“You’ll get the surprise tonight,” Chet says as I drive him to his work before I head off to my workplace. Chet’s grin elevates his whole expression.
“What are you happy about?”
“You’ll see later at Mom’s house,” Chet says.
When I turn into the parking lot of the vitamin company’s warehouse, Chet reminds me again to come over to Mom’s right after work. I take him in the mornings and our mom picks him up at noon after his shift. Usually I don’t see Chet or my mom again until early the next weekday morning, and not much on weekends.
“I don’t know if I can show up tonight, buddy,” I say.
Chet spins out of the seat and bends down at the open passenger door. “You’ll show up.” He walks backwards carefully, grinning, his eyelids completely shut. “Surprises make people show up. You’ll see.”
I watch Chet amble into the wide bay door of the warehouse. Here he packs bottles of vitamin and herb supplements into boxes, earning him a little money to save in a joint checking account with our mom. Some mornings, he’ll tell me about the different supplement names: lutein, collagen, fish oils, CoQ10, and grape seed. Yesterday, he mentioned ashwagandha. A co-worker from the warehouse told him what it does, so Chet informed me that I should take it to “help end my blueness.” He likes how it sounds, too. Ash-wa-gan-dha.
I worry about my brother’s future in this damaged, lonely world. There is the inevitable potential for others to wreck him, especially after our mom is gone.
Hours later, my mom sends a text to my phone, interrupting my surfing the net when I should be working on copyediting. You had better be at my place tonight. Do not mess up Chet with your bitter bullshit. I text her back, Chet knows. It’s called “my blueness.” And for the record, I’m the only one messed up here.
I stare at my computer, the online white pages still up on the screen. I see that the woman I thought I’d spend the rest of my life with has married someone else. I see her hand in front of my face once again, pinching together her thumb and index finger, saying calmly, “Keep this in mind, love and hate are this far apart.”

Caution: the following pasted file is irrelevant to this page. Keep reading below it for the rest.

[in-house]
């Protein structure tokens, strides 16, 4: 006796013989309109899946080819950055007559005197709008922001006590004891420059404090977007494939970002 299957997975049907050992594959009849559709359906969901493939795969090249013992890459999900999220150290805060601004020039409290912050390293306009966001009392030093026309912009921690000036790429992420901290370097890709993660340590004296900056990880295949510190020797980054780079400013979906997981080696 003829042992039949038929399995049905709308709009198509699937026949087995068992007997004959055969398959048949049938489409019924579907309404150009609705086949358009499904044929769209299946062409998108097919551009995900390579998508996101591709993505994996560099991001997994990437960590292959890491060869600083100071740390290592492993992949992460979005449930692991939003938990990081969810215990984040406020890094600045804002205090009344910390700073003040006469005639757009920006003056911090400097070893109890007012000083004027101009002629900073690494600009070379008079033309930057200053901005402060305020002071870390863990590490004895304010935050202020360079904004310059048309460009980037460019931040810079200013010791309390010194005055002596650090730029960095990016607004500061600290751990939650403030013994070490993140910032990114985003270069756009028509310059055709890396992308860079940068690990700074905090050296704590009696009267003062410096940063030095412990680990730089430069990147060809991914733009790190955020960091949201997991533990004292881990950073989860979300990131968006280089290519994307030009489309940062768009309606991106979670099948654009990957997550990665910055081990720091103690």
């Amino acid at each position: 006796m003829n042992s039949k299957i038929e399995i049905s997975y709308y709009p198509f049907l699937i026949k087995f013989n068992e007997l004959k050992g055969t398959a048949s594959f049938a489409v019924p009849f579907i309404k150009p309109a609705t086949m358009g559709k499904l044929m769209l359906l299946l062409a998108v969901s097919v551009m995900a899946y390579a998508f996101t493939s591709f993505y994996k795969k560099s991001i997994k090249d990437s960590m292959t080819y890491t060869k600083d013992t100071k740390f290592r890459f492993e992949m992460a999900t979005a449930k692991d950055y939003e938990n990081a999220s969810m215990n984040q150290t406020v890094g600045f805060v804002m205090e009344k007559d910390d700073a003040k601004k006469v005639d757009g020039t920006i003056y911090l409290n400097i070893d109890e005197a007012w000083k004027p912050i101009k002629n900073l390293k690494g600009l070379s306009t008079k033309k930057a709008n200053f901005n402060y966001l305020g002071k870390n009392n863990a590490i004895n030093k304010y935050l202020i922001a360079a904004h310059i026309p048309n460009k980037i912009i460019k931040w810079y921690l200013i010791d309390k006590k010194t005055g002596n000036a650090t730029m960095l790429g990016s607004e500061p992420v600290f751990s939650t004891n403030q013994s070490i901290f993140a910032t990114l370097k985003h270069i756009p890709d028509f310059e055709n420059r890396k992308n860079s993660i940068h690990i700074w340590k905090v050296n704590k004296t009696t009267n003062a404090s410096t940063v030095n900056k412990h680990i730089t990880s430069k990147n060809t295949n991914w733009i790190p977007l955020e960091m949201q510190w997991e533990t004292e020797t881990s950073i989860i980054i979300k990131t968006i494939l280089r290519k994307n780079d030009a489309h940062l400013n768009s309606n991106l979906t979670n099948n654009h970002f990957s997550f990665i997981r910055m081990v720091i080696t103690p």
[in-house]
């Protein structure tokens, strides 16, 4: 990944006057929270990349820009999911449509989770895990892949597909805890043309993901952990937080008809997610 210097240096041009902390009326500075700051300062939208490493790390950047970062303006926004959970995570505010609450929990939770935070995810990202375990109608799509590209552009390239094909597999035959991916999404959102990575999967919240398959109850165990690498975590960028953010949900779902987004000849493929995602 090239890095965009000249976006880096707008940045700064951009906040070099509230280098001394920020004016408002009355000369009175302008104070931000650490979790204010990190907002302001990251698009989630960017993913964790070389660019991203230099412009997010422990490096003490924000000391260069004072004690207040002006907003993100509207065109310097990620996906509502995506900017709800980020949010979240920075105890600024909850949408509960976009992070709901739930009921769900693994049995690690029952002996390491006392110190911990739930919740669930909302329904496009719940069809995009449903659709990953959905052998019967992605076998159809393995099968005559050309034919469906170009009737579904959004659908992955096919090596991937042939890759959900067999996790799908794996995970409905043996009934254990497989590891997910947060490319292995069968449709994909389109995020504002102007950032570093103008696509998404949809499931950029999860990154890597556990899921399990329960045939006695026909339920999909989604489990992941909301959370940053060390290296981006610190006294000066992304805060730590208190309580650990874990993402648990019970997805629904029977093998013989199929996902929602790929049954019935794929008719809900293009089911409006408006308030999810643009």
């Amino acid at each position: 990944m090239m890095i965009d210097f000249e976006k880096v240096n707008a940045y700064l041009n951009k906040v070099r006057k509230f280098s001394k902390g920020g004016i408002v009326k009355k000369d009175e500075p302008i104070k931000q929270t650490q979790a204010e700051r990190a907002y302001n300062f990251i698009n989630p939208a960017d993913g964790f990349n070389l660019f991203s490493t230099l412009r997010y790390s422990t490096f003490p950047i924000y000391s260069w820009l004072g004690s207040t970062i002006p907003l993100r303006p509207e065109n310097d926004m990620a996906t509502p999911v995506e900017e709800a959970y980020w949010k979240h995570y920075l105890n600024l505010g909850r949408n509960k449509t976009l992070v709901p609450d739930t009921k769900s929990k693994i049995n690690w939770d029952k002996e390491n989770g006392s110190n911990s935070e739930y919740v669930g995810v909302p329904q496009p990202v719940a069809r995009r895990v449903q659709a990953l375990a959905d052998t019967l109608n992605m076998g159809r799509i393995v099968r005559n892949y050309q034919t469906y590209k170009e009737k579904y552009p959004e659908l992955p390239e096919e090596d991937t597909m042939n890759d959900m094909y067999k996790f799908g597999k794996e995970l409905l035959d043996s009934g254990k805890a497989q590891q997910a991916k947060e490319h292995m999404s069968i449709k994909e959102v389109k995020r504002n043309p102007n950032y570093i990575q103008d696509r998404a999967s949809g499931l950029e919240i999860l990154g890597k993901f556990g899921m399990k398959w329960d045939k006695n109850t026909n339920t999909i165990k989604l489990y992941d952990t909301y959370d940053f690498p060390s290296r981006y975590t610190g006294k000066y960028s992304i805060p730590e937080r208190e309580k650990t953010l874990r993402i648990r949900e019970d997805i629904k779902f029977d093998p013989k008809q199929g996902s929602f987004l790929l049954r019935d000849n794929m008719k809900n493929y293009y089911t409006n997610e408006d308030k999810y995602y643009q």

Chet opens our mom’s front door before I open it. His grin is still plastered on his face.
“Mom, it’s time,” he yells over his shoulder. He takes my hand and leads me into the living room. He shows me where to stand near the low glass coffee table. He directs Mom where to sit on the couch. He disappears around the corner into the dining room.
“Close your eyes,” Chet shouts.
Mom gives me a look. I close my eyes.
The next thing I feel is a pressure, an enormous expansion across my chest.
“Open your eyes,” Chet whispers.
An extra-large garbage bag presses against me. Chet stands on the other side of the bag, his short arms pinning dimples into its sides.
“You’re saying all the time you’re empty,” Chet says. “This is going to fill you up.”
“What’s inside?” I figure it’s full of balloons or pillows or confetti.
Chet places the garbage bag on top of the coffee table and uncinches the opening. He pulls out a sheet of plastic bubble wrap, the bubbles as big as raviolis filled with air.
“Tell him what you had your co-workers do,” Mom says. Chet acts embarrassed. Mom says, “He had everyone kiss the different bubbles. Lots of kisses in there.”
Chet replaces the sheet of bubble wrap into the bag and cinches it up.
“Pick it up.” Chet’s face is bright red and glistening.
I lift the bag, my arms stretching, the immensity overtaking me.
Chet says something and says it again, like he does. Finally, I hear him. “I bet you thought your arms couldn’t go all the way around?”
Dan Crawley’s writing has appeared or is forthcoming in a number of journals, including Wigleaf, Bending Genres, Journal of Compressed Creative Arts, and Atticus Review. Ad Hoc Fiction will publish his novella-in-flash in the near future. Along with teaching creative writing workshops and literature courses, he is a fiction reader for Little Patuxent Review. Find him at @danbillyc.
We don’t charge submission fees, and the advertising you might see here is WordPress, not us, so we rely on donations from our readers to keep going.
Please help with a gift!
(Previous: A Shock by Davis MacMillan)
Feel like submitting? Check out our submission guidelines
Art Roger Culos CC3.0